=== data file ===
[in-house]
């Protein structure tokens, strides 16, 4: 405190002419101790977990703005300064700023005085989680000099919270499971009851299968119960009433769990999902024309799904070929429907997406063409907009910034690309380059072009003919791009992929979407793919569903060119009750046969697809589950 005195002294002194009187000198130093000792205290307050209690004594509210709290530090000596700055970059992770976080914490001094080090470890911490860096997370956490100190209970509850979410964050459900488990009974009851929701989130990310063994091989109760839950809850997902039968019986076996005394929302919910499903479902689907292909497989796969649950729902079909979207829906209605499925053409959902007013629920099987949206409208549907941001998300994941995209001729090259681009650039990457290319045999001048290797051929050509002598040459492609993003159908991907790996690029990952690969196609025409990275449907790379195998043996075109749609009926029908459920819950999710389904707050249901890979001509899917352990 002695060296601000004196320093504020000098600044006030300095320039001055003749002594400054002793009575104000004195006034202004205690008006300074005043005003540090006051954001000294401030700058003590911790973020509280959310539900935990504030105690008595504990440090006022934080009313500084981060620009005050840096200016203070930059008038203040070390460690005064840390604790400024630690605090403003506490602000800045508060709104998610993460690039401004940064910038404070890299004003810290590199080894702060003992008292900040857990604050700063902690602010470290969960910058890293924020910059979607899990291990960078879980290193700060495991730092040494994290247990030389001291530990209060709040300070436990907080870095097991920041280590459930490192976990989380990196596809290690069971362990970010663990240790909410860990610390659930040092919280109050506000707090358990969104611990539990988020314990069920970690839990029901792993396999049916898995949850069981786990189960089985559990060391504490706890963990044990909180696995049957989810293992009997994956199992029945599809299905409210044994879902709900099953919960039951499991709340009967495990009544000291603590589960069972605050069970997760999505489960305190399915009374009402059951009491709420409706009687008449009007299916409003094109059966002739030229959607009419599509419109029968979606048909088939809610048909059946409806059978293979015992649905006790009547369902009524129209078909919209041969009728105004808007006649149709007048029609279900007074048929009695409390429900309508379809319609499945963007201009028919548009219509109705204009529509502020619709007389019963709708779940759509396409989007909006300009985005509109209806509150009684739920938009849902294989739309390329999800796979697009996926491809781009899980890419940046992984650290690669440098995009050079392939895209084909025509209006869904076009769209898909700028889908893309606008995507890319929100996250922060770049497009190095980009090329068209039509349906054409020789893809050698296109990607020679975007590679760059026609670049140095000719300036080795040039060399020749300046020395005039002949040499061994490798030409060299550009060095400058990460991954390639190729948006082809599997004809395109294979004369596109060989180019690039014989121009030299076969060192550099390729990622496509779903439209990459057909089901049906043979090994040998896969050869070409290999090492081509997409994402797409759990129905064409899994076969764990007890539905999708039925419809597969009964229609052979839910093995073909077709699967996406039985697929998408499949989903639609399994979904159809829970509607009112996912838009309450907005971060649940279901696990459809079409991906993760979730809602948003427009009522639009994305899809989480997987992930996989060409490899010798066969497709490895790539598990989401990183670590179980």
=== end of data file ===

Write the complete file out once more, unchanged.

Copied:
[in-house]
């Protein structure tokens, strides 16, 4: 405190002419101790977990703005300064700023005085989680000099919270499971009851299968119960009433769990999902024309799904070929429907997406063409907009910034690309380059072009003919791009992929979407793919569903060119009750046969697809589950 005195002294002194009187000198130093000792205290307050209690004594509210709290530090000596700055970059992770976080914490001094080090470890911490860096997370956490100190209970509850979410964050459900488990009974009851929701989130990310063994091989109760839950809850997902039968019986076996005394929302919910499903479902689907292909497989796969649950729902079909979207829906209605499925053409959902007013629920099987949206409208549907941001998300994941995209001729090259681009650039990457290319045999001048290797051929050509002598040459492609993003159908991907790996690029990952690969196609025409990275449907790379195998043996075109749609009926029908459920819950999710389904707050249901890979001509899917352990 002695060296601000004196320093504020000098600044006030300095320039001055003749002594400054002793009575104000004195006034202004205690008006300074005043005003540090006051954001000294401030700058003590911790973020509280959310539900935990504030105690008595504990440090006022934080009313500084981060620009005050840096200016203070930059008038203040070390460690005064840390604790400024630690605090403003506490602000800045508060709104998610993460690039401004940064910038404070890299004003810290590199080894702060003992008292900040857990604050700063902690602010470290969960910058890293924020910059979607899990291990960078879980290193700060495991730092040494994290247990030389001291530990209060709040300070436990907080870095097991920041280590459930490192976990989380990196596809290690069971362990970010663990240790909410860990610390659930040092919280109050506000707090358990969104611990539990988020314990069920970690839990029901792993396999049916898995949850069981786990189960089985559990060391504490706890963990044990909180696995049957989810293992009997994956199992029945599809299905409210044994879902709900099953919960039951499991709340009967495990009544000291603590589960069972605050069970997760999505489960305190399915009374009402059951009491709420409706009687008449009007299916409003094109059966002739030229959607009419599509419109029968979606048909088939809610048909059946409806059978293979015992649905006790009547369902009524129209078909919209041969009728105004808007006649149709007048029609279900007074048929009695409390429900309508379809319609499945963007201009028919548009219509109705204009529509502020619709007389019963709708779940759509396409989007909006300009985005509109209806509150009684739920938009849902294989739309390329999800796979697009996926491809781009899980890419940046992984650290690669440098995009050079392939895209084909025509209006869904076009769209898909700028889908893309606008995507890319929100996250922060770049497009190095980009090329068209039509349906054409020789893809050698296109990607020679975007590679760059026609670049140095000719300036080795040039060399020749300046020395005039002949040499061994490798030409060299550009060095400058990460991954390639190729948006082809599997004809395109294979004369596109060989180019690039014989121009030299076969060192550099390729990622496509779903439209990459057909089901049906043979090994040998896969050869070409290999090492081509997409994402797409759990129905064409899994076969764990007890539905999708039925419809597969009964229609052979839910093995073909077709699967996406039985697929998408499949989903639609399994979904159809829970509607009112996912838009309450907005971060649940279901696990459809079409991906993760979730809602948003427009009522639009994305899809989480997987992930996989060409490899010798066969497709490895790539598990989401990183670590179980």